Examining Corporate Stockholm Syndrome

The country is governed for the richest, for the corporations, the bankers, the land speculators and for the exploiters of labor. The majority of mankind are working people. So long as their fair demands – the ownership and control of their livelihoods – are set at naught, we can have neither men’s rights nor women’s rights. The majority of mankind is ground down by industrial oppression in order that the small remnant may live in ease.
— Helen Keller (Rebel Lives: Helen Keller)

Unless you are a CEO, a professional athlete or a rock star, you will likely encounter the psychologically unhealthy work conditions that typify the average working American. With the economy heading towards unprecedented collapse, a culture of avaricious materialistic consumerism is infiltrating corporate culture.

There are more than 146 million Americans classified as “low income,” more than 100 million Americans enrolled in at least one federal welfare program and tragically, an all time high in child homelessness.

Governmental looting of pensions and savings has begun, devastating retirees and their surviving spouses while corporate moguls earn 380x more than the average wage earner.

Minimum wage is not commensurate with inflation. Fiscal corruption is exonerated and, in fact, encouraged. We are stuck with a broken and corrupt healthcare industry.

Given the government’s track record, it is ignorant to think the absurdly wealthy will be justly taxed, in conjunction with not increasing or even decreasing taxes on the middle and working classes.

A Mythical Pursuit

Hence, expecting a return for one’s efforts has sadly become a mythical pursuit. Employees are demoralized and are plagued by omnipresent fears of disposability.

According to a Workplace Democracy Association/Zogby Interactive survey, 25 percent of Americans compare their workplace to a dictatorship. Accordingly, it’s not surprising that work related trauma is on the rise.

In fact, in this fiscal climat,e many of my psychotherapy clients are evidencing specific symptoms catalyzed by work environments akin to indentured servitude.

Specifically, a number of clients I treat are victims of Corporate Stockholm Syndrome, a psychological phenomenon in which employees feel pathologically beholden to their abusive employer.

Victims of Corporate Stockholm Syndrome are brainwashed to uphold corporate values of working long hours for less compensation, alienating workers who are not in compliance with excessive demands and designating those who question authority as traitors.

A woman I treated recently began a new job in which she is denied a standard supervisory orientation. She is expected to have information and knowledge that has not been explained.

This sink or swim mentality is dehumanizing and exhausting yet it’s normalization has catapulted her into a state of emotional distress and confusion.

Another client is embroiled in such extreme work overload, that the possibility of a life outside of his job is obsolete. In fact, his colleague who requested time off to get married was subject to scrutiny by the corporate powers that be.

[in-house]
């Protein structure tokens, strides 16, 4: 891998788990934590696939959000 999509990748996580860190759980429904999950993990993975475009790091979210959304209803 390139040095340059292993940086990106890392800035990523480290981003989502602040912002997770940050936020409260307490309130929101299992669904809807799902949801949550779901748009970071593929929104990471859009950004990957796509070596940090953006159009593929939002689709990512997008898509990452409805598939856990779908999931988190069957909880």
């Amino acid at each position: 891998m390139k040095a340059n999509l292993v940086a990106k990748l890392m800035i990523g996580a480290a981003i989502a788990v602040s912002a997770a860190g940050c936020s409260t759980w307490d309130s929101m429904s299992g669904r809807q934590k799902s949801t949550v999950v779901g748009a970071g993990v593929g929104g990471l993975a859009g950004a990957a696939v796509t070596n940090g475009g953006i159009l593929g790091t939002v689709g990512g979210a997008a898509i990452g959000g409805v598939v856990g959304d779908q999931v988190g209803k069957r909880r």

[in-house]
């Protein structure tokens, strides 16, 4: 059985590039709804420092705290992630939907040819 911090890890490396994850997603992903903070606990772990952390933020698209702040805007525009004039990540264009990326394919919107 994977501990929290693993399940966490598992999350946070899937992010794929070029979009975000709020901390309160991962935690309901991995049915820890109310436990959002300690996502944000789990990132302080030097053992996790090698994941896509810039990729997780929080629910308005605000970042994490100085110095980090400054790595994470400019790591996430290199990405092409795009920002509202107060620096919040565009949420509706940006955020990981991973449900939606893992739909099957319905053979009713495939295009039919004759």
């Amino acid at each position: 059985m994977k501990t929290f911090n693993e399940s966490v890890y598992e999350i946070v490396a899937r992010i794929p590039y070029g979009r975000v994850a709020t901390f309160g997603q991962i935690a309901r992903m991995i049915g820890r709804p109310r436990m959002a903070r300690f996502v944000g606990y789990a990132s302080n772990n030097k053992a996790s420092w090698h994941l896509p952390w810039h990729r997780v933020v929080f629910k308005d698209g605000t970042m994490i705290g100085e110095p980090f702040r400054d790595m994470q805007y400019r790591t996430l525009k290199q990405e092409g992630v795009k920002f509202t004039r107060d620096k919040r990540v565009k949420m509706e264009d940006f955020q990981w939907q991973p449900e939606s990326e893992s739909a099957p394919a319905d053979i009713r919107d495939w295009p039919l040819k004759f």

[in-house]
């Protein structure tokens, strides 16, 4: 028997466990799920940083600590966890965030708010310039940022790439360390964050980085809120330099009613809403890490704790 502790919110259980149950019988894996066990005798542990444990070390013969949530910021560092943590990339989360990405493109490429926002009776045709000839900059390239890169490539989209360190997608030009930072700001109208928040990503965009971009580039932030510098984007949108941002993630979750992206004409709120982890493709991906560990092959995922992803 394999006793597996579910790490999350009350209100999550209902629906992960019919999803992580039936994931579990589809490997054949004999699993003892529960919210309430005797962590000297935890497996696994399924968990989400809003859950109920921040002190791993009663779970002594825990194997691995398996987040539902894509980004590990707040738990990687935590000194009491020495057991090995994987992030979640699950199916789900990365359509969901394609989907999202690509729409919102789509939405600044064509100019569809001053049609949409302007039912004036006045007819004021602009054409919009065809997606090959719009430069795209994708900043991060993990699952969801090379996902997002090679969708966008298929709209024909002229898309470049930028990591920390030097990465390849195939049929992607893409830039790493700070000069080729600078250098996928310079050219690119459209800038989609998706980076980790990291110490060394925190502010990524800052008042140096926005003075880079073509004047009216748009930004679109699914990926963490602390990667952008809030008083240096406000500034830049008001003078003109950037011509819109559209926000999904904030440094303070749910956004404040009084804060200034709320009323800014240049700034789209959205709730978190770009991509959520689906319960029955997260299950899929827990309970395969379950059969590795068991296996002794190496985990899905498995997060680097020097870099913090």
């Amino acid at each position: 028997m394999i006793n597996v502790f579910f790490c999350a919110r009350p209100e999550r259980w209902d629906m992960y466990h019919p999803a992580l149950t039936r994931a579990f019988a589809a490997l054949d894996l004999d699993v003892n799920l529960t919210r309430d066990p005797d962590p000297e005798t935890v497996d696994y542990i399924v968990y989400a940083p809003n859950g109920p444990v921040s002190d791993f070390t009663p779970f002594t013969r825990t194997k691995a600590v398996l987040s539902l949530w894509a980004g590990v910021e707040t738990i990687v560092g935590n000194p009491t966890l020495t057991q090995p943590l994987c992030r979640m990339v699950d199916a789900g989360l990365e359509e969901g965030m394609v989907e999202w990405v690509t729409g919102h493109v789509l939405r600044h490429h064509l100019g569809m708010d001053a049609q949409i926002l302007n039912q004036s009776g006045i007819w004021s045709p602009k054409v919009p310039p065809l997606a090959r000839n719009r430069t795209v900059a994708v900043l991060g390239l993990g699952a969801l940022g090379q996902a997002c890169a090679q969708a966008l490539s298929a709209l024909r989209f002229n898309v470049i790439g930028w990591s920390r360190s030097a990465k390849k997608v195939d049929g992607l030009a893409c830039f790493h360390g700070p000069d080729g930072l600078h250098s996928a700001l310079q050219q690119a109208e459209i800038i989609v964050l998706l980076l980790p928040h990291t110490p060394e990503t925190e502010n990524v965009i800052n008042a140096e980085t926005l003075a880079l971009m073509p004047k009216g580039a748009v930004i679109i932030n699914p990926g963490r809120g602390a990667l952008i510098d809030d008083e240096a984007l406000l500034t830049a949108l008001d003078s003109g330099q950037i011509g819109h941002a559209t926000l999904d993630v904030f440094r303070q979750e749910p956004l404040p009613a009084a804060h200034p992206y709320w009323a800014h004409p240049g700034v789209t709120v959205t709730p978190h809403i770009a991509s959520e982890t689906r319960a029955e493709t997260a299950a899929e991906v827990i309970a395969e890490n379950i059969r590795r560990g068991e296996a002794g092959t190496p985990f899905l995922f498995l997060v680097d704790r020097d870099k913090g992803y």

Unfortunately, federal labor laws, such as the Fair Labor Standards Act don’t require that employers give their employees time off. Having to forfeiting vacation time in order to get married may not be fair, but it is becoming a common reality in hostile work environments.

Abusive Work Environments

In abusive work environments, intermittent promises of promotion, pay raise and accolades are interspersed with hostility and indifference. This sort of corporate culture is infused with ambient terror, sending the message that non-compliance will result in merciless demotions and terminations.

The results in victims of Corporate Stockholm Syndrome feeling robbed of volition. They come to experience themselves as dependent on their employer for their very survival. They begin to question their reality and sense of worth and competence.

With the rapid diminishing ,of union influence and organizing, and the economic decline in contemporary America collective bargaining has become a near impossible feat. This fact gives the unethical employer the latitude to disregard the basic humanity of employees. The fulfillment of organizational goals at the expense of basic human respect produces a toxic chaotic work environment in which metabolic stress and psychological and physical illness occur.

With culturally sanctioned work harassment and bullying on the increase, it is imperative that victims receive validation of their truth by a trusted witness. Dismantling the toxic systematic indoctrination means identifying the external sources of abuse so that self-blame can be released and cognitive dissonance resolved.

Taking care of one’s physical health and defining bottom line limits is crucial to regaining a sense of agency. Should all self-care efforts to endure the toxic workplace lunacy not attenuate symptoms, a job search to a healthier work environment may be the only recourse.

Factory photo available from Shutterstock

Examining Corporate Stockholm Syndrome

Rev Sheri Heller, LCSW

Rev. Sheri Heller, LCSW, is a seasoned NYC psychotherapist with 25+ years experience in the addiction and mental health fields. Sheri is also an interfaith minister and playwright, and the founder of The Sistah Tribe - Phoenix Project, a therapeutic theater event for at-risk women and girls in the public sector of NYC. For more information, visit


APA Reference
Heller, R. (2015). Examining Corporate Stockholm Syndrome. Psych Central. Retrieved on September 18, 2020, from


Scientifically Reviewed
Last updated: 21 Oct 2015
Last reviewed: By John M. Grohol, Psy.D. on 21 Oct 2015
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